We partner with sub-advisors who invest for the long term in profitable, well-managed companies. From that point of view, seeing few changes from our sub-advisors in these turbulent markets underscores the conviction in our current holdings. Instead of significant changes to the companies we hold, the actions taken this year in the funds have centred around rebalancing when the opportunities present themselves due to volatility. That has primarily involved trimming Canadian equity and fixed income while adding US and international equities.

MSCI ACWI Index Forward Sector P/E Ratios

Sector valuations surprisingly uniform throughout the year despite volatility

Source: MSCI via Bloomberg

A recession with an earnings pullback over the next few years is possible, but so far it has not happened. Instead, it could be inferred that this year’s price declines across various assets including stocks are due to higher interest rates. As rates have risen, prices on investments decrease to reflect the now higher rate of return needed to compensate an investor. One such measure for stocks is earnings yield which for global stocks started the year at around 5%,5 and is now closer to 7% as a result of prices declining close to 20%. This aligns roughly with the 2% increase in yields witnessed in long-term bonds year-to-date.6 Based on metrics such as the earnings yield, forward-looking return expectations on equities today are materially higher than the end of 2021.

While the strategy for the equity portfolio remains “stay the course,” there have been meaningful changes within the fixed-income holdings. The quick pace of interest rate hikes by central banks this year has left investors with the highest government bond yields since 2008,7 now around 3.5%. While higher yields are welcome for savers, the central banks are doing this to slow demand. Historically, these periods following rate hikes have a higher probability to end with a recession. Recognizing the risks, the quality of the fixed income has improved throughout the year. Roughly 29% of each fund's fixed income holdings are now federally backed securities, up from 15% at the start of the year. Should business conditions worsen, and credit deteriorate, these highly liquid securities can be pivoted back into higher-yield fixed income if they present exceptional value to unitholders. In the meantime, the overall bond portfolio including mortgages as of the end of the quarter was priced to yield 5.6%. A common investment theme over the past decade has been the search for yield; it’s safe to say it has been found.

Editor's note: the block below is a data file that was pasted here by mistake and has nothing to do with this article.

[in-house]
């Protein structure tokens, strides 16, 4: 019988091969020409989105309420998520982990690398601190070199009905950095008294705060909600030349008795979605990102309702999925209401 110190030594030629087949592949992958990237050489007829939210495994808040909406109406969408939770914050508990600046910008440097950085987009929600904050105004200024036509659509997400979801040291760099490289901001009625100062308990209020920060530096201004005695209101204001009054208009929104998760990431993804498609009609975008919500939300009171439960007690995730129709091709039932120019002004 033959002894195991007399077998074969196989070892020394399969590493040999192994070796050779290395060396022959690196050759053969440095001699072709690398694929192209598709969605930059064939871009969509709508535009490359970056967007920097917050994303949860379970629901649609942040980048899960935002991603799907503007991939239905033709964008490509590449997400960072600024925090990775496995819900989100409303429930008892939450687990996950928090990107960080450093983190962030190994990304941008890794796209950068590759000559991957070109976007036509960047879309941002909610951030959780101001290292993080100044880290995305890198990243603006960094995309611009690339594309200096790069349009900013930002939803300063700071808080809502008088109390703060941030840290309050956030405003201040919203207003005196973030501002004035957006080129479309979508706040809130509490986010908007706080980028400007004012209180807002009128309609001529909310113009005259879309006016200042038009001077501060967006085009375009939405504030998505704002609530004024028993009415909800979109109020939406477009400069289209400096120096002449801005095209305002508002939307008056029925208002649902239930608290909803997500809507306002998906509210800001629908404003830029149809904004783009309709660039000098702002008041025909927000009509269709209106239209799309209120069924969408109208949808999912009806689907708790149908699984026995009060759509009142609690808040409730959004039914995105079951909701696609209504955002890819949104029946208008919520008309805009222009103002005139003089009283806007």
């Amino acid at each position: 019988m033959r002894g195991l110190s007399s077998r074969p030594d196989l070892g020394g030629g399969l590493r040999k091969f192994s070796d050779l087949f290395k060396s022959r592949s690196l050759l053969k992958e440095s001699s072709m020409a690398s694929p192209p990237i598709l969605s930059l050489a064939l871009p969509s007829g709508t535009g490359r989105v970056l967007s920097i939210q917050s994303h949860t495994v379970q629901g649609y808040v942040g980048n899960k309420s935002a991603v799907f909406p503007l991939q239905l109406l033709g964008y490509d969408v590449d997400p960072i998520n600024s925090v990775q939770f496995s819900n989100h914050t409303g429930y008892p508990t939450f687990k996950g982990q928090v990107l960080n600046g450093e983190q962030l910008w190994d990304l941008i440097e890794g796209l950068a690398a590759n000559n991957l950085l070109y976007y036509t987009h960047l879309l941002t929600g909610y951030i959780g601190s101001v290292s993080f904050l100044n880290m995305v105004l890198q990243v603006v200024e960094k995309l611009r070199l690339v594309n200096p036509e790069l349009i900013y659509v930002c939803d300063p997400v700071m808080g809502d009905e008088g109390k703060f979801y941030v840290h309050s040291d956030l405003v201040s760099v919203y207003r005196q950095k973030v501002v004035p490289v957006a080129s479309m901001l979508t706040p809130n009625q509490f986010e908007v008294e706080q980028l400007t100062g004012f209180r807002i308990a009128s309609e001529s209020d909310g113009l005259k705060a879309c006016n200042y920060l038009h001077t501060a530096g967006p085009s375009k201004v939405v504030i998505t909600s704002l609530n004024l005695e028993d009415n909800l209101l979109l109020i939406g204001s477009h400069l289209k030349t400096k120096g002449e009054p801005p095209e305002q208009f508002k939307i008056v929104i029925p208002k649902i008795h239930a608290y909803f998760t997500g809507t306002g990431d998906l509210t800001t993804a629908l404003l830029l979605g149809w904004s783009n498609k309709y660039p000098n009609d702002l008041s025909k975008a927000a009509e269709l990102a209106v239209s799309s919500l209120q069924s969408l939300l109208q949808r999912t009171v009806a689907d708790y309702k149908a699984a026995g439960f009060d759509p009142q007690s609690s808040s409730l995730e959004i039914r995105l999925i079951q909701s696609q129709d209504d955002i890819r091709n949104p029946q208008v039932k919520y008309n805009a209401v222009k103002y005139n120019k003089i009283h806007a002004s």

As alluded to earlier in the economic recap, this quarter saw large price movement but finished close to where it started. The funds’ performance from Compass Conservative to Maximum Growth ranged from -0.5% to -2%. The asset class pools show the same–both fixed income and regional equities overall saw little change from where we ended on June 30. Relative performance compared to broader indices8 for the most part was very close. Fixed income, Canadian equity, and US equity were all within 0.3% for the quarter. International equities had a larger differential outperforming the MSCI EAFE index by 1.3%. This difference stemmed mostly from better-performing financial and industrial stocks within the Mawer International holdings.

Compass Portfolios returns - Series A
Total returns

Source: ATBIM

ATBIS Pools returns - Series F1
Total returns

Source: ATBIM

Where we go from here

Investors are now nine months into a downturn for both stocks and bonds, and for some, the urge to make changes is strong. But as long-term investors, we are optimistic this bout of volatility will pass. In the meantime, we remain focused on underlying valuations, which look meaningfully more attractive than at the start of the year for both stocks and bonds.